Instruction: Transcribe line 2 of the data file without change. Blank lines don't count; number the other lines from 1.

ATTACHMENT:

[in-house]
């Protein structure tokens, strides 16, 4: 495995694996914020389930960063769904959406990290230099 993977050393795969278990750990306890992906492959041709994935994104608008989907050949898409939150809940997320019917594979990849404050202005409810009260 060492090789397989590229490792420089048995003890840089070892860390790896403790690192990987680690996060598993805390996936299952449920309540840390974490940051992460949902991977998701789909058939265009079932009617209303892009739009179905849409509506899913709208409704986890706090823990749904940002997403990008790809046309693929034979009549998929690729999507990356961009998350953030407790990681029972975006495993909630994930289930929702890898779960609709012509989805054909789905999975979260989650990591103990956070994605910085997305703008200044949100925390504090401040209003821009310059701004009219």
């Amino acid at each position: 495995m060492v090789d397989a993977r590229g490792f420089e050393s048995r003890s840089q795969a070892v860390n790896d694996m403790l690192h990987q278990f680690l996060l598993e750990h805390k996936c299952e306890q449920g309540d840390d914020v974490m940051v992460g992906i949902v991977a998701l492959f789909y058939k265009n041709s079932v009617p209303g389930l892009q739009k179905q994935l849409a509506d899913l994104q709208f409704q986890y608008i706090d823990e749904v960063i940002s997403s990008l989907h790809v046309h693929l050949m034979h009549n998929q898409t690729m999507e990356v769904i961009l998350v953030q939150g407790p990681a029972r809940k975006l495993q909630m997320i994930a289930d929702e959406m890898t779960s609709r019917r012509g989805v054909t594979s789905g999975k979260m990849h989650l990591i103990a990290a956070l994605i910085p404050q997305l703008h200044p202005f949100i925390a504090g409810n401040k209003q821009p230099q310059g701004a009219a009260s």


């Protein structure tokens, strides 16, 4: 495995694996914020389930960063769904959406990290230099 993977050393795969278990750990306890992906492959041709994935994104608008989907050949898409939150809940997320019917594979990849404050202005409810009260 060492090789397989590229490792420089048995003890840089070892860390790896403790690192990987680690996060598993805390996936299952449920309540840390974490940051992460949902991977998701789909058939265009079932009617209303892009739009179905849409509506899913709208409704986890706090823990749904940002997403990008790809046309693929034979009549998929690729999507990356961009998350953030407790990681029972975006495993909630994930289930929702890898779960609709012509989805054909789905999975979260989650990591103990956070994605910085997305703008200044949100925390504090401040209003821009310059701004009219």